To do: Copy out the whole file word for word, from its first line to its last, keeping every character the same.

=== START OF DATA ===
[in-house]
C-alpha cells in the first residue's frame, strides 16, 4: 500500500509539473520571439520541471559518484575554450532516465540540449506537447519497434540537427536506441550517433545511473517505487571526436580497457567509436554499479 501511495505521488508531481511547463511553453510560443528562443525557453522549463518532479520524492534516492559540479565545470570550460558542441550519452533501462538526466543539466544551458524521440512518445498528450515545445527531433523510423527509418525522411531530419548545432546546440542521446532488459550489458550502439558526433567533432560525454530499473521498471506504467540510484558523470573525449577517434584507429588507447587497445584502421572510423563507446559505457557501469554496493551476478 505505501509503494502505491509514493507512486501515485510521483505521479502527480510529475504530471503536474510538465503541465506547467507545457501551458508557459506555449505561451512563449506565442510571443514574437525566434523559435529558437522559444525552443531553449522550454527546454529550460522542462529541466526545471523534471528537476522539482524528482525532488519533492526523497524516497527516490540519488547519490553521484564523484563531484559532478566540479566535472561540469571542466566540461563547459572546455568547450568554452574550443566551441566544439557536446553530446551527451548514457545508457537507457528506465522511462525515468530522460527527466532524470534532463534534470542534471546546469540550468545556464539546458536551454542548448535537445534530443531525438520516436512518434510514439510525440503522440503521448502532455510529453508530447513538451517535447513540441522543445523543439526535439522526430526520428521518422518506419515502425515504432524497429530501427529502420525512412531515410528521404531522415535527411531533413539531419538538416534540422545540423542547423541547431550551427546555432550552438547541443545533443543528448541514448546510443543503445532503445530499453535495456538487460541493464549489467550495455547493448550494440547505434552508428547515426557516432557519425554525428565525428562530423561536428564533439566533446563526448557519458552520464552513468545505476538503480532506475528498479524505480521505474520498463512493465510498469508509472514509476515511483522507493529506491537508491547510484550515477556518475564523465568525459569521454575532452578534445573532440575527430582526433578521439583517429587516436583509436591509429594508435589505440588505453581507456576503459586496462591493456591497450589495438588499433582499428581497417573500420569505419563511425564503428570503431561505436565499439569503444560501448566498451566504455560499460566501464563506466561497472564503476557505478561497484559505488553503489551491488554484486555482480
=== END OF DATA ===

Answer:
[in-house]
C-alpha cells in the first residue's frame, strides 16, 4: 500500500509539473520571439520541471559518484575554450532516465540540449506537447519497434540537427536506441550517433545511473517505487571526436580497457567509436554499479 501511495505521488508531481511547463511553453510560443528562443525557453522549463518532479520524492534516492559540479565545470570550460558542441550519452533501462538526466543539466544551458524521440512518445498528450515545445527531433523510423527509418525522411531530419548545432546546440542521446532488459550489458550502439558526433567533432560525454530499473521498471506504467540510484558523470573525449577517434584507429588507447587497445584502421572510423563507446559505457557501469554496493551476478 505505501509503494502505491509514493507512486501515485510521483505521479502527480510529475504530471503536474510538465503541465506547467507545457501551458508557459506555449505561451512563449506565442510571443514574437525566434523559435529558437522559444525552443531553449522550454527546454529550460522542462529541466526545471523534471528537476522539482524528482525532488519533492526523497524516497527516490540519488547519490553521484564523484563531484559532478566540479566535472561540469571542466566540461563547459572546455568547450568554452574550443566551441566544439557536446553530446551527451548514457545508457537507457528506465522511462525515468530522460527527466532524470534532463534534470542534471546546469540550468545556464539546458536551454542548448535537445534530443531525438520516436512518434510514439510525440503522440503521448502532455510529453508530447513538451517535447513540441522543445523543439526535439522526430526520428521518422518506419515502425515504432524497429530501427529502420525512412531515410528521404531522415535527411531533413539531419538538416534540422545540423542547423541547431550551427546555432550552438547541443545533443543528448541514448546510443543503445532503445530499453535495456538487460541493464549489467550495455547493448550494440547505434552508428547515426557516432557519425554525428565525428562530423561536428564533439566533446563526448557519458552520464552513468545505476538503480532506475528498479524505480521505474520498463512493465510498469508509472514509476515511483522507493529506491537508491547510484550515477556518475564523465568525459569521454575532452578534445573532440575527430582526433578521439583517429587516436583509436591509429594508435589505440588505453581507456576503459586496462591493456591497450589495438588499433582499428581497417573500420569505419563511425564503428570503431561505436565499439569503444560501448566498451566504455560499460566501464563506466561497472564503476557505478561497484559505488553503489551491488554484486555482480